Battery box with 16 deep cycle batteries.

The Off-Grid system is backed up by the grid itself, but back-up with other kinds of generation are completely possible.  There is an ability to turn the entire system off and bypass it with grid power for maintenance purposes, but the grid connection is primarily for topping up the batteries on days with low solar production in the winter, or when it is very cloudy or rainy.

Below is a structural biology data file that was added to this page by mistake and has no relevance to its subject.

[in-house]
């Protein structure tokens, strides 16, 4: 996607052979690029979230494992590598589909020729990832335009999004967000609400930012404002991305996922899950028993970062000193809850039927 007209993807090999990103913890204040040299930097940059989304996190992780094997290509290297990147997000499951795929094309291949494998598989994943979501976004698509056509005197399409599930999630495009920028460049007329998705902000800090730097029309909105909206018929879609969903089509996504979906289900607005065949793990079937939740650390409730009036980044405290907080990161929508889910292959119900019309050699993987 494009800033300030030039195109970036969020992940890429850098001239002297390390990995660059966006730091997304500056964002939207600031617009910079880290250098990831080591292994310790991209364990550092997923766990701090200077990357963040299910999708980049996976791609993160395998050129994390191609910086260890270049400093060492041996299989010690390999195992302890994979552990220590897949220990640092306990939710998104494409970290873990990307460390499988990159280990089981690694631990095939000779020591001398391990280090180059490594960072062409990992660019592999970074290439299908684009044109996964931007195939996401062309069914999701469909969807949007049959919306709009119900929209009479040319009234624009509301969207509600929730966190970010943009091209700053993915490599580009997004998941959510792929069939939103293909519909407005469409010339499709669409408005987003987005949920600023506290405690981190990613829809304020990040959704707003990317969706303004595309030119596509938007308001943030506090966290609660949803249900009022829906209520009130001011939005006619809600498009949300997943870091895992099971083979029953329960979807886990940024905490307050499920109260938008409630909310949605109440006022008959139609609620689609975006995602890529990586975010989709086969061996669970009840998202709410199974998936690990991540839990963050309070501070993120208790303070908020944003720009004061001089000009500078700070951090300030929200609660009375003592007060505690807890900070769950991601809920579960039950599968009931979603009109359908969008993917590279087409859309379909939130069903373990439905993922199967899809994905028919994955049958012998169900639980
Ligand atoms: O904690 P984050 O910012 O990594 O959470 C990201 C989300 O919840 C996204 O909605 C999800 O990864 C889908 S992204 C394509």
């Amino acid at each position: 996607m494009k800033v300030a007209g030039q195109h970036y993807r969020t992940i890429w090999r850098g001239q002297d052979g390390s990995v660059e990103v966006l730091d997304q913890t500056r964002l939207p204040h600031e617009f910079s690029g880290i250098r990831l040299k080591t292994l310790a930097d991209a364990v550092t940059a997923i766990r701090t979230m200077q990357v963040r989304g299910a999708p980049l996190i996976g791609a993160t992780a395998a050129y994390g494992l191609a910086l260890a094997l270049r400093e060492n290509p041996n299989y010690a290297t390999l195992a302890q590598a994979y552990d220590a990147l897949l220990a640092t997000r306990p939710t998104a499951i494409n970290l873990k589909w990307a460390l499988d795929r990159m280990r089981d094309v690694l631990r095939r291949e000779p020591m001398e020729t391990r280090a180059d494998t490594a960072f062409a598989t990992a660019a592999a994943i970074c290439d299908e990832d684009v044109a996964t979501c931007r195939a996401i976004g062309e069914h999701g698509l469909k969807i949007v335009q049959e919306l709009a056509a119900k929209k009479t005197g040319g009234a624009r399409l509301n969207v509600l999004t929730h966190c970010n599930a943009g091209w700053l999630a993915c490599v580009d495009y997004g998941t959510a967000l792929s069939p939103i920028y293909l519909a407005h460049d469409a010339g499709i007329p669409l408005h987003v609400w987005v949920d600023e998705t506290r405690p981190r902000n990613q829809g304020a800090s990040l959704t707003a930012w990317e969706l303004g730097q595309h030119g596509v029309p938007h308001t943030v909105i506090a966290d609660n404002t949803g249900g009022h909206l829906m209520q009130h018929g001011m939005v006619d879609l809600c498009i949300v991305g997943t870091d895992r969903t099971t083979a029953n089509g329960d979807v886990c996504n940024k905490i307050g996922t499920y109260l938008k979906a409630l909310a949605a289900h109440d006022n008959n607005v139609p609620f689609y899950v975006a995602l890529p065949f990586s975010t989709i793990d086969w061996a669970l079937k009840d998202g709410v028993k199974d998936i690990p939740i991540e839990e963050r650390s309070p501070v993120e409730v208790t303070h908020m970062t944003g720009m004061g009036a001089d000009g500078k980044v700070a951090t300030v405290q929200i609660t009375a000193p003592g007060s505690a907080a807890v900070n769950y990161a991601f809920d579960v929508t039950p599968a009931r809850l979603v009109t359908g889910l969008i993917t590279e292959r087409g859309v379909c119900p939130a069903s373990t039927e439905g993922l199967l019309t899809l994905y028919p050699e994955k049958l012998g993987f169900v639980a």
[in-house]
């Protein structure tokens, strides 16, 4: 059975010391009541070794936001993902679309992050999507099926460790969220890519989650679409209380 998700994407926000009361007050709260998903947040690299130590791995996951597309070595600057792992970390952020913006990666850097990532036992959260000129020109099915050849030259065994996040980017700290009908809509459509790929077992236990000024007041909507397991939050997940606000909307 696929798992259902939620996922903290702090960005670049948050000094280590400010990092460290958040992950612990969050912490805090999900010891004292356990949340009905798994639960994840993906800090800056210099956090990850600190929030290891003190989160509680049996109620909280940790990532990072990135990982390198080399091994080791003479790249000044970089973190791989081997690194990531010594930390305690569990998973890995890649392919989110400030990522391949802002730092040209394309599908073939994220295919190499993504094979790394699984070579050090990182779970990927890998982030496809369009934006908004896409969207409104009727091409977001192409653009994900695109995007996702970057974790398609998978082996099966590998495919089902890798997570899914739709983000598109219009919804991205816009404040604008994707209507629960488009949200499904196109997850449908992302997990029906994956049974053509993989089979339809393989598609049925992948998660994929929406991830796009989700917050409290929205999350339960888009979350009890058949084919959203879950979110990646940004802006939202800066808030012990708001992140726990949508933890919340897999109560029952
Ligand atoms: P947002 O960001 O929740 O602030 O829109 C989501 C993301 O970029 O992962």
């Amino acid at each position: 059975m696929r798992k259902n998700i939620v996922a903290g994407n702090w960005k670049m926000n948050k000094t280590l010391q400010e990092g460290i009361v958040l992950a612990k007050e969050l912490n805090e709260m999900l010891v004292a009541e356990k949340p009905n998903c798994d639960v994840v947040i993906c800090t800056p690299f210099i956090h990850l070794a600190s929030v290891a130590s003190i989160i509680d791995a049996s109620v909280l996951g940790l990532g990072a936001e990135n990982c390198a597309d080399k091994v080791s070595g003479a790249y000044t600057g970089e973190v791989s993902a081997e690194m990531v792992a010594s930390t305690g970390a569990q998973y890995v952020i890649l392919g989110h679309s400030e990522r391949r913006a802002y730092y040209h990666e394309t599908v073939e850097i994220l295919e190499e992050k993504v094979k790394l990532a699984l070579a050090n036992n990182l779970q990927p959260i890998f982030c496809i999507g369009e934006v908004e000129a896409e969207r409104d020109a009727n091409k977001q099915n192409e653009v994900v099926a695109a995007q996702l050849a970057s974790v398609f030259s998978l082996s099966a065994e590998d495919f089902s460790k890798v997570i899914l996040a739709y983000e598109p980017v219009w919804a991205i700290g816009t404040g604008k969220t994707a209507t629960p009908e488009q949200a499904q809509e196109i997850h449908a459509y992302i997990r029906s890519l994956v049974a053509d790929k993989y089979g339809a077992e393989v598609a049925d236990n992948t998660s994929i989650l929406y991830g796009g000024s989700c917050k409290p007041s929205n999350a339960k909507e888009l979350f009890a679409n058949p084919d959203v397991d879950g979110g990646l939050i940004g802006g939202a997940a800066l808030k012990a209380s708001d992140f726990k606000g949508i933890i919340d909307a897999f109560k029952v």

Making it Work for Us The PV modules that are allocated to the Off-Grid system are generously sized for the amount of energy needed to replace the power consumed over a 24 hour period.  With the lower price of PV in recent years and the high cost of battery storage, a bias toward more PV modules is becoming increasingly common.  In the summer with its longer days, the amount of energy the modules produce for this system is well over twice what the loads use.  Winter production will be closer to the amount consumed, but still in excess.  That is an important strategy because there are more days of less generation due to clouds, snow cover and fewer sunlight hours.